The Perrin brothers produce two of my favorite wines--the exalted Chateau Beaucastel Chateuneuf du Pape (now out of my price range at $60+ a bottle) and the lowly La Vieille Ferme Cotes du Ventoux (one of my every day favorites at $5 to $8 a bottle). Over the past couple of decades, the Perrins have branched out into many other areas of the Cotes du Rhone as well as Paso Robles, CA (Tablas Creek). Wherever they go, their philosophy of wine-making virtually ensures a wine that is high quality and true to the traditions of the wine's origins.
This Vinsobres Les Cornuds is produced from 65% Syrah and 35% Grenache grapes using mostly traditional methods. About 35% is aged in seasoned French oak, however, and this probably broadens the wine's appeal. Now approaching maturity, the wine is still very deep and dark with forward smells of pepper, spice and black fruits, mostly dark cherries and black raspberries. It smells very traditional to me and typical of Vinsobres and the 2004 vintage. The oak influence comes through more in the flavors--not overtly oaky but ripe and silky smooth. The peppery, spicy flavors come through nicely even though there are some oak tannins on the finish.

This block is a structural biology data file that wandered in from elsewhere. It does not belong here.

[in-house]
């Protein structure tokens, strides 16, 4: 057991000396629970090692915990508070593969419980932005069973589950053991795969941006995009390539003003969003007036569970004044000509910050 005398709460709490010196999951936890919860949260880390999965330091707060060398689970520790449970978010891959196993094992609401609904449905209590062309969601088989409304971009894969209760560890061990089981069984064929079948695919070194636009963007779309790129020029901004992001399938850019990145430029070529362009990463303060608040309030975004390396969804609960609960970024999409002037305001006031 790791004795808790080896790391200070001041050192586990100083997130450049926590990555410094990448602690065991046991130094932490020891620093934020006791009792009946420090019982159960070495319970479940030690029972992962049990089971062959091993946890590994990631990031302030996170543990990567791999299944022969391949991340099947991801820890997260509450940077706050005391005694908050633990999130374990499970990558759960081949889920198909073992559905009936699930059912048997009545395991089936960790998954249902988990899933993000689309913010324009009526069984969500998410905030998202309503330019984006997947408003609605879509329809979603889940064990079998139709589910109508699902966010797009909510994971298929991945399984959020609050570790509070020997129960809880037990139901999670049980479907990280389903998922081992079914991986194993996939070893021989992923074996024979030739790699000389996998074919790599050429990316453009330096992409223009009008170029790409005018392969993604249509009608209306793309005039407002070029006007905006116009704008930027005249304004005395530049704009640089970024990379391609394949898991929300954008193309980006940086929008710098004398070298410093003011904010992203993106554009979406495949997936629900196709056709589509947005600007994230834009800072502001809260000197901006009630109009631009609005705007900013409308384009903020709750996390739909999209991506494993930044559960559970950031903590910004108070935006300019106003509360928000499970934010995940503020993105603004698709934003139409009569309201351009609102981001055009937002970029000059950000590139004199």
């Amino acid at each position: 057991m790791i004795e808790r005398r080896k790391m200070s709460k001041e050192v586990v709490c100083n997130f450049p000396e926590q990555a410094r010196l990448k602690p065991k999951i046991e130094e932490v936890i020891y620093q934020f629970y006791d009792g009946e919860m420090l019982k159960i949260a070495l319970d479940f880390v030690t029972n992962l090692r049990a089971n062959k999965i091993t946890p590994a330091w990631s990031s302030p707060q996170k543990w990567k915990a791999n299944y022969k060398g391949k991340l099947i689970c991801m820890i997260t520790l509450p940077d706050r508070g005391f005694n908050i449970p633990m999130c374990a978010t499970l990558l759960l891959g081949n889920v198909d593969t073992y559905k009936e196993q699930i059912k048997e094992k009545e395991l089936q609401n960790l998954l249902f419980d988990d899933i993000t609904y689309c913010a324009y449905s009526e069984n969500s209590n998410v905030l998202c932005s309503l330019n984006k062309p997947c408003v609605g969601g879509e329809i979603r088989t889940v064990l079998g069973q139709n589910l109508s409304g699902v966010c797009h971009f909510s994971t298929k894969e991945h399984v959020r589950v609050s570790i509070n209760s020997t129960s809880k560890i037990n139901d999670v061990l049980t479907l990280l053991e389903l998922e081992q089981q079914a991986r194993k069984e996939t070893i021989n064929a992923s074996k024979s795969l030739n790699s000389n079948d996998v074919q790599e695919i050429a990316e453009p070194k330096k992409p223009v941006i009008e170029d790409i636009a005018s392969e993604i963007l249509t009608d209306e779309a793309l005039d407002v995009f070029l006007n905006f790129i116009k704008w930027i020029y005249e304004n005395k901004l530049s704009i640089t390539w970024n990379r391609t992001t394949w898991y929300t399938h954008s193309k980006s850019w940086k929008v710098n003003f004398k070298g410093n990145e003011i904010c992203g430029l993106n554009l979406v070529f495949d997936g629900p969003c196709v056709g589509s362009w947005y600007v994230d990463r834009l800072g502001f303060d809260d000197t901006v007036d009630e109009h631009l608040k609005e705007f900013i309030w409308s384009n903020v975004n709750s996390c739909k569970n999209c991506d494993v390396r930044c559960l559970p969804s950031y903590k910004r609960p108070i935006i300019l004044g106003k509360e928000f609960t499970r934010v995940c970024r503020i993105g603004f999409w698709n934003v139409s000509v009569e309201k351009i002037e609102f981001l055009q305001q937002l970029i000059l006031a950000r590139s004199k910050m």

Vinsobres is in the southern part of the Cotes du Rhone, between Valreas and Nyons. This is an area that had more olive groves than vineyards until about 50 years ago, but the vines now have enough age to produce some truly distinctive wines. I like them.